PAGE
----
By Bob Thomas, Adirondack Daily Enterprise, link to original post
I love trains. In fact, I’m writing this aboard the Cardinal, Amtrak’s overnight train from Chicago to New York, on my way home from a Midwest family visit.
I also love the outdoors, trails, hiking and bicycling. Since I’ve never owned a car, my wife and I regularly travel on trains with our collapsible bikes and backpacks in tow for some outdoor adventure. On a daily basis we bike to almost everything: work, shopping, concerts and friends.
As an architect and preservationist, I’ve devoted much of the last 40 years to designing and developing trails, heritage areas and transit-oriented communities. The trick is balancing our modes of transportation and taking advantage of what we already have in place.
In this regard, I see two excellent opportunities for the Adirondacks. One is converting the mostly unused rail bed from Lake Placid to Old Forge into what could be one of the country’s finest bikeways and all-around recreation trails. The other is the opportunity to capitalize on Amtrak’s Adirondack train between New York City and Montreal.
This classic line, which skirts the eastern Adirondacks, is one of the world’s most scenic railroad trips, following up the Hudson and Champlain valleys. And what a wonderful way to approach the Park!
The problem right now, however, is twofold: This ride is too slow and too infrequent. Currently only one train a day makes the trip, taking up to eight hours to get to Westport from New York. That’s a rather pathetic average of well under 50 mph. Compare this to the French train covering the same distance between Paris and Lyon in one hour and 50 minutes, averaging 200 mph. This is where government funding should be invested if we are ever to catch up with the high-speed rail service currently connecting cities throughout Europe, Japan and almost everywhere else in the developed world.
But even at the laid-back, leisurely pace of today’s Adirondack, this is still a fabulous traveling experience. And much can be done right now to improve service short of instituting high-speed rail. For starters, we need more than one train a day from New York to Montreal. Travelers from south of New York – those coming from Washington, Baltimore, Wilmington and Philadelphia – are discouraged by the uncoordinated timing to the Adirondack schedule, which often requires taking a connecting train in the middle of the night to and from New York City.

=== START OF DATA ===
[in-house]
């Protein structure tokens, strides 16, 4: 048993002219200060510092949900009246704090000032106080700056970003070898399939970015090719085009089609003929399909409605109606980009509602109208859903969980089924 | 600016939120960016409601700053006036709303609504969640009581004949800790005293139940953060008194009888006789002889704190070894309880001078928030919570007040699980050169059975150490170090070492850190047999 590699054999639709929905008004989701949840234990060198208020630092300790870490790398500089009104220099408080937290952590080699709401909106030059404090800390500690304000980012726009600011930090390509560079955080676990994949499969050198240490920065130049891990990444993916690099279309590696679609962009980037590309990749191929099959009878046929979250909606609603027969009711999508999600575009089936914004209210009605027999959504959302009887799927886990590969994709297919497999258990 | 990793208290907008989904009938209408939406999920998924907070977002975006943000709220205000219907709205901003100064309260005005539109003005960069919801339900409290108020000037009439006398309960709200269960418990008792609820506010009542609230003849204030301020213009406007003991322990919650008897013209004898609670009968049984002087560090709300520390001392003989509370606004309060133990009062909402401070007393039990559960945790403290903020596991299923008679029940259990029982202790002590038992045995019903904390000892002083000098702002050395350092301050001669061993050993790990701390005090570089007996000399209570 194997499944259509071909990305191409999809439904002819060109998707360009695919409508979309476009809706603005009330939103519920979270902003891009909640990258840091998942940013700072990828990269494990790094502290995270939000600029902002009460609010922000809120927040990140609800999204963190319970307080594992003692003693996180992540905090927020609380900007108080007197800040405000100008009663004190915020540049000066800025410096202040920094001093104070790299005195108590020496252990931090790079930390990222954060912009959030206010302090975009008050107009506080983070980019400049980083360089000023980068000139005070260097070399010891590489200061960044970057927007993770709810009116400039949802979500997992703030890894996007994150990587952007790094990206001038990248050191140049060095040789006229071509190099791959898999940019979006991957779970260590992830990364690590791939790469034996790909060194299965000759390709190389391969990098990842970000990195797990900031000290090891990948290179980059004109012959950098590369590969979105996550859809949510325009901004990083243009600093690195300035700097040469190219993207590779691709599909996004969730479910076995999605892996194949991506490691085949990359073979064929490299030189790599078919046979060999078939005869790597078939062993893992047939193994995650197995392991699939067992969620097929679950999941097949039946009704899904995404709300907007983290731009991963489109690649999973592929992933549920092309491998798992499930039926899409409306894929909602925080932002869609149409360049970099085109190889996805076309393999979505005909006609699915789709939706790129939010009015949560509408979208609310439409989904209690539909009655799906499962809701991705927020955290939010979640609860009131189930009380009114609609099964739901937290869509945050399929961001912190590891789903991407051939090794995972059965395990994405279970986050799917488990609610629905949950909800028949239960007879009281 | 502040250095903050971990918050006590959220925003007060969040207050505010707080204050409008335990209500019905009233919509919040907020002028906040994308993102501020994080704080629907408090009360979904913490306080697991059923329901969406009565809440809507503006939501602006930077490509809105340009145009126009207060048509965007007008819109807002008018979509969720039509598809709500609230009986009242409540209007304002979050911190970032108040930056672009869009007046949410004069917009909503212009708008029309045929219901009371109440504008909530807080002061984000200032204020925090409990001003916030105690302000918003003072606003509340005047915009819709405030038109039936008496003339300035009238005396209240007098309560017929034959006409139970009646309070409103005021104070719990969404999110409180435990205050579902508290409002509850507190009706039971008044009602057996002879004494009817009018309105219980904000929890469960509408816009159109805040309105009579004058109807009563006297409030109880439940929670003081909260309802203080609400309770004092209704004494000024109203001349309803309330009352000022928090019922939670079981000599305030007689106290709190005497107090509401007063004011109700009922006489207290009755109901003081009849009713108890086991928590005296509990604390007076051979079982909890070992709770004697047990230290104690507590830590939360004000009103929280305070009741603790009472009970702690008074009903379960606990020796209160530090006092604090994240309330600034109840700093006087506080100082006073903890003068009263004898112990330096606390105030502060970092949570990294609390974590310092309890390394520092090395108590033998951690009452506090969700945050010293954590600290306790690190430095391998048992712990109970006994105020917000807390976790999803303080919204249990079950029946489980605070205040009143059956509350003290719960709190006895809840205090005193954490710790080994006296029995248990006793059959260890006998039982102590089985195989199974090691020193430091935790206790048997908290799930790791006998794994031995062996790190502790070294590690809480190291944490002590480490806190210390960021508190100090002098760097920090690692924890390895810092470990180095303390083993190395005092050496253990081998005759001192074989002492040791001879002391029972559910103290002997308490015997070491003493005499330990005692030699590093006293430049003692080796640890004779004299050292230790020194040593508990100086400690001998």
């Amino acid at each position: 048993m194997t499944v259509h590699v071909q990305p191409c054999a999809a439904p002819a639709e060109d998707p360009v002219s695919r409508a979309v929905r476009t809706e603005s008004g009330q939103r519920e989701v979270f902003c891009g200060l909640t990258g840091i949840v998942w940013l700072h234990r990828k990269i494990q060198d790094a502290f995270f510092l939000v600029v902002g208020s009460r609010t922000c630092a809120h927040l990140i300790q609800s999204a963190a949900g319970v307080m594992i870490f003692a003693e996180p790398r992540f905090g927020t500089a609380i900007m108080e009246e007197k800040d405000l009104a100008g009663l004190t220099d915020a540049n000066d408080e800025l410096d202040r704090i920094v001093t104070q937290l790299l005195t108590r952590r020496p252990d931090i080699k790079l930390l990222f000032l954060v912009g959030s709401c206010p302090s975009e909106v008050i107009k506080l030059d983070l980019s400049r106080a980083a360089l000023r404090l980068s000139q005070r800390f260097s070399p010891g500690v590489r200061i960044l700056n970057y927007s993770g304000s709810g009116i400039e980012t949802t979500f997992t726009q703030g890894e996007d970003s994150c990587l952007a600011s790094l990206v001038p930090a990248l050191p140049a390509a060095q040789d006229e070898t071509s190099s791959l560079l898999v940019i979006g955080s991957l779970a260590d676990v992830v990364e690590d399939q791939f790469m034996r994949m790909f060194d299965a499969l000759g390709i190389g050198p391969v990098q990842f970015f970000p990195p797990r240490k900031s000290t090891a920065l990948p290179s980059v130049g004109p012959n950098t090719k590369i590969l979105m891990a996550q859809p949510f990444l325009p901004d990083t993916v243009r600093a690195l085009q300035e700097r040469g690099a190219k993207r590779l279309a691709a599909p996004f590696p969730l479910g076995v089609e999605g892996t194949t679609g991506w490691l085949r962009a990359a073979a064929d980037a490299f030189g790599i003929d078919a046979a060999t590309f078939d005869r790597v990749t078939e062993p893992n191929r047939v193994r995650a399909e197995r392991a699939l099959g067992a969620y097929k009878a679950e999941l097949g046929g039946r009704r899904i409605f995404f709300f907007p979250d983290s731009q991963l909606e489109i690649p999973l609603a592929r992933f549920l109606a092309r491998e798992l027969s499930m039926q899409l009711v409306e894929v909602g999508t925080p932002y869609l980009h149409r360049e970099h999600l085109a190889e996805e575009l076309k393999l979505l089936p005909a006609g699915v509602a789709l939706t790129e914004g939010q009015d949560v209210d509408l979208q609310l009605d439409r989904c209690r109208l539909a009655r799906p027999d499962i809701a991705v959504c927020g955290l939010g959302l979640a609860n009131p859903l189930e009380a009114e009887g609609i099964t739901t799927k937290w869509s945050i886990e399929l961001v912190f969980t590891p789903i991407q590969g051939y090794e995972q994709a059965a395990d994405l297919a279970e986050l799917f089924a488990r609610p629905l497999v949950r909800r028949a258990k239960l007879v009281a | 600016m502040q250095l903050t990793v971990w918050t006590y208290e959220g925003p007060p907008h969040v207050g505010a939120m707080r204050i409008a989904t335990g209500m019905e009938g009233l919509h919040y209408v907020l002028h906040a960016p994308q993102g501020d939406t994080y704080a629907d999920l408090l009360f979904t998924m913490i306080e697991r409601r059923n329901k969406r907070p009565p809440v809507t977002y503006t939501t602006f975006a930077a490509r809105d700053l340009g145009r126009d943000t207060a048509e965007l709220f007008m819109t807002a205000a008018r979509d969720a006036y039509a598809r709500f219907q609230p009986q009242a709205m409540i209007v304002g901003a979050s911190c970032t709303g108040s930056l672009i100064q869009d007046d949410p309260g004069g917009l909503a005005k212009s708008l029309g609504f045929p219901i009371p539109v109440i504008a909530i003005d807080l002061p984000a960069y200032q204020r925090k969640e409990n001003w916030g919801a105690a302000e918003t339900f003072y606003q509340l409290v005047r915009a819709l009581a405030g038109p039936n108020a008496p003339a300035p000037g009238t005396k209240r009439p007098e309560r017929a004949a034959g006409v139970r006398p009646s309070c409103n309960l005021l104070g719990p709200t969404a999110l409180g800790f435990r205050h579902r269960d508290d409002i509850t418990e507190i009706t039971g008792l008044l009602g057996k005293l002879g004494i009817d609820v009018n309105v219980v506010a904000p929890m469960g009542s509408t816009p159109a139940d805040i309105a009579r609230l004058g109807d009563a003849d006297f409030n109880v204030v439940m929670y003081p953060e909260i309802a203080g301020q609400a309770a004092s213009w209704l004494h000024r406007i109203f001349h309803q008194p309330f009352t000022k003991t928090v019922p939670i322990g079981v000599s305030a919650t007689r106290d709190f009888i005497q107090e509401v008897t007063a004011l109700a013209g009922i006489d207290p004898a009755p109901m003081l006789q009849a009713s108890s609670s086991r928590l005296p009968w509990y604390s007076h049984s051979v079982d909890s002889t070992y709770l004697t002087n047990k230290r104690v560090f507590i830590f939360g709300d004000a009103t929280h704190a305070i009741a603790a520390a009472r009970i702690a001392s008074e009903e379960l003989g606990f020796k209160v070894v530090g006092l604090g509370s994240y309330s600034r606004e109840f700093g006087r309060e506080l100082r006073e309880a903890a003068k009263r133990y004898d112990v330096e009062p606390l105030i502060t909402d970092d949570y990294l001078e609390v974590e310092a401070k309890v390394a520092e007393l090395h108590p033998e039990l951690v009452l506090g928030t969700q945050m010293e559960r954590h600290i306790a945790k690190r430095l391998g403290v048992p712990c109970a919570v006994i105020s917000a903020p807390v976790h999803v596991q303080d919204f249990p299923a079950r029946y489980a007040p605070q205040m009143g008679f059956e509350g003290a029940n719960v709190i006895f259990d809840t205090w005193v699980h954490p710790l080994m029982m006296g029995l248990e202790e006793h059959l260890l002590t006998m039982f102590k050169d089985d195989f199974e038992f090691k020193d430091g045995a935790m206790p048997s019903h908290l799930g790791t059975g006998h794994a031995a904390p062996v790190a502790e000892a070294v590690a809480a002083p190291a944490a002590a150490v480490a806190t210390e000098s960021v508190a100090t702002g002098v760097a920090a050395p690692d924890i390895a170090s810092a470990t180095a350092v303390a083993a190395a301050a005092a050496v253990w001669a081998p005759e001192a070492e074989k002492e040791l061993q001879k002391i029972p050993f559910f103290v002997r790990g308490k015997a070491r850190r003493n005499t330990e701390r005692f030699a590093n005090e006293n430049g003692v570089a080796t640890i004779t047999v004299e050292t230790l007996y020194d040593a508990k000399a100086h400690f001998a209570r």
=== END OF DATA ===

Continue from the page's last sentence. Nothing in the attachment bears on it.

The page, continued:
For better access to the Adirondacks, we also need to provide an unforgettable shuttle service from Westport and other stations to key interior points such as Lake Placid, Saranac Lake and Tupper Lake. En route, the unique scenery and history of the region can be presented to travelers. This is not a new idea, by the way. Think of the historically themed Red Buses that link the Amtrak station to numerous points in Glacier National Park, making a car-free train trip to the park enormously appealing to travelers.
Amtrak should provide “roll-on, roll-off” facilities for bicycles on all its trains. (Currently, collapsible bicycles are allowed, but full-size bikes are usually prohibited – a lost opportunity for Amtrak and its potential customers.) We must also assure that heritage excursion lines, such as the Saratoga & North Creek Railway and the Adirondack Scenic Railroad operating at the southern end of the Remsen-Placid corridor, make convenient connections to Amtrak trains at Saratoga Springs and Utica.
In addition to fostering better train travel, let’s also utilize the largely abandoned rail line between Lake Placid and Old Forge, which traverses some of the most beautiful wild country in the Northeast. Here the old rail bed can easily and inexpensively be converted into a world-class recreation trail. As such, it will provide a safe, easy “wilderness experience” for bikers, walkers, skiers, snowmobilers and nature lovers of every kind. It can also be utilized by people in wheelchairs, for whom access to an easy, safe trail is now extremely limited.
The Great Adirondack Rail Trail (as its promoters call it) could be a tourist destination of international renown. For local residents, this traffic-free travel corridor with minimal grades would encourage recreation of the most healthful kind and facilitate local travel by means other than motor vehicles. It would be beneficial in every way: economically, environmentally, spiritually and health-wise.
This trans-Adirondack bicycling and walking trail could ultimately link up with a national and international trail system. At its southern end it would connect with the Erie Canalway Trail that runs east-west across the state; at its northern end it would connect with the rail corridor from Lake Clear Junction to Malone and the Canadian border, linking up with the trail and greenway system in Quebec known as la Route verte.
The Adirondack Park has everything going for it but (1) a world-class, multi-use recreation trail and (2) better train access from Montreal, Albany, New York City and points north and south. So let’s invest our energy and resources in a balanced use of rails and trails, a combination that will do the most good for the most people, including residents, visitors and the old and new businesses that will inevitably benefit.
Bob Thomas is a architect and partner in Campbell Thomas & Co., a preservation- and conservation-oriented architectural firm in Philadelphia.